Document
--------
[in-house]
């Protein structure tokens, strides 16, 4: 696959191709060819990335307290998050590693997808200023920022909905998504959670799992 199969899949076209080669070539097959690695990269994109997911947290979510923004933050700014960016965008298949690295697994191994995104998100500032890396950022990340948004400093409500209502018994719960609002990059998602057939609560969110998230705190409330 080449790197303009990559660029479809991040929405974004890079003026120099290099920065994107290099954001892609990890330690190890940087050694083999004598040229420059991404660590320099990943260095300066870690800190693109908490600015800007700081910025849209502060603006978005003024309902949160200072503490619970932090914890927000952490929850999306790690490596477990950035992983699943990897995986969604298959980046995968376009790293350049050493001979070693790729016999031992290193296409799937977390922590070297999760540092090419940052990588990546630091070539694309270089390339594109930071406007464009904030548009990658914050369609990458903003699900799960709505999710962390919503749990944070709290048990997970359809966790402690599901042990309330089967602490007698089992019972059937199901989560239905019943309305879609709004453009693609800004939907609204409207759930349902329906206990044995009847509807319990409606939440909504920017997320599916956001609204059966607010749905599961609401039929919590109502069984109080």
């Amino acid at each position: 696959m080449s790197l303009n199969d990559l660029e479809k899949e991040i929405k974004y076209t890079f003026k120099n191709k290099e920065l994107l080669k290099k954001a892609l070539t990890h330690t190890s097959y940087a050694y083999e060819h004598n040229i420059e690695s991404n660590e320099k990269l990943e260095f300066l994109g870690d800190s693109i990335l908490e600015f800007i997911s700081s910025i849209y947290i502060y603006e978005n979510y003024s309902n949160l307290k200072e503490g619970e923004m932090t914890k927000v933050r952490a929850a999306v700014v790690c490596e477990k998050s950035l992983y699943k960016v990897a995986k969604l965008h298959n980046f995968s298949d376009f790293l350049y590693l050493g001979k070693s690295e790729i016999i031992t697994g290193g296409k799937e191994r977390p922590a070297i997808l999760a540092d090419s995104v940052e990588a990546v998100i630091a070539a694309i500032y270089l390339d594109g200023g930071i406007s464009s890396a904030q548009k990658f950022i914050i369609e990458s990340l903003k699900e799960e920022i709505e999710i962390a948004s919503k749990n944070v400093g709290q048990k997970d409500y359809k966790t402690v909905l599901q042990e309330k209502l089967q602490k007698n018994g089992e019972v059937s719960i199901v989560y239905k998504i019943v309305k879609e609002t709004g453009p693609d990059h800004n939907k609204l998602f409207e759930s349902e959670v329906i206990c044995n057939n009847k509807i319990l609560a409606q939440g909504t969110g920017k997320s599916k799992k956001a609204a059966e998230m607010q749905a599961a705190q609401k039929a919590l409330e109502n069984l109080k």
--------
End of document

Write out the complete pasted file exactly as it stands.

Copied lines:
[in-house]
């Protein structure tokens, strides 16, 4: 696959191709060819990335307290998050590693997808200023920022909905998504959670799992 199969899949076209080669070539097959690695990269994109997911947290979510923004933050700014960016965008298949690295697994191994995104998100500032890396950022990340948004400093409500209502018994719960609002990059998602057939609560969110998230705190409330 080449790197303009990559660029479809991040929405974004890079003026120099290099920065994107290099954001892609990890330690190890940087050694083999004598040229420059991404660590320099990943260095300066870690800190693109908490600015800007700081910025849209502060603006978005003024309902949160200072503490619970932090914890927000952490929850999306790690490596477990950035992983699943990897995986969604298959980046995968376009790293350049050493001979070693790729016999031992290193296409799937977390922590070297999760540092090419940052990588990546630091070539694309270089390339594109930071406007464009904030548009990658914050369609990458903003699900799960709505999710962390919503749990944070709290048990997970359809966790402690599901042990309330089967602490007698089992019972059937199901989560239905019943309305879609709004453009693609800004939907609204409207759930349902329906206990044995009847509807319990409606939440909504920017997320599916956001609204059966607010749905599961609401039929919590109502069984109080």
């Amino acid at each position: 696959m080449s790197l303009n199969d990559l660029e479809k899949e991040i929405k974004y076209t890079f003026k120099n191709k290099e920065l994107l080669k290099k954001a892609l070539t990890h330690t190890s097959y940087a050694y083999e060819h004598n040229i420059e690695s991404n660590e320099k990269l990943e260095f300066l994109g870690d800190s693109i990335l908490e600015f800007i997911s700081s910025i849209y947290i502060y603006e978005n979510y003024s309902n949160l307290k200072e503490g619970e923004m932090t914890k927000v933050r952490a929850a999306v700014v790690c490596e477990k998050s950035l992983y699943k960016v990897a995986k969604l965008h298959n980046f995968s298949d376009f790293l350049y590693l050493g001979k070693s690295e790729i016999i031992t697994g290193g296409k799937e191994r977390p922590a070297i997808l999760a540092d090419s995104v940052e990588a990546v998100i630091a070539a694309i500032y270089l390339d594109g200023g930071i406007s464009s890396a904030q548009k990658f950022i914050i369609e990458s990340l903003k699900e799960e920022i709505e999710i962390a948004s919503k749990n944070v400093g709290q048990k997970d409500y359809k966790t402690v909905l599901q042990e309330k209502l089967q602490k007698n018994g089992e019972v059937s719960i199901v989560y239905k998504i019943v309305k879609e609002t709004g453009p693609d990059h800004n939907k609204l998602f409207e759930s349902e959670v329906i206990c044995n057939n009847k509807i319990l609560a409606q939440g909504t969110g920017k997320s599916k799992k956001a609204a059966e998230m607010q749905a599961a705190q609401k039929a919590l409330e109502n069984l109080k």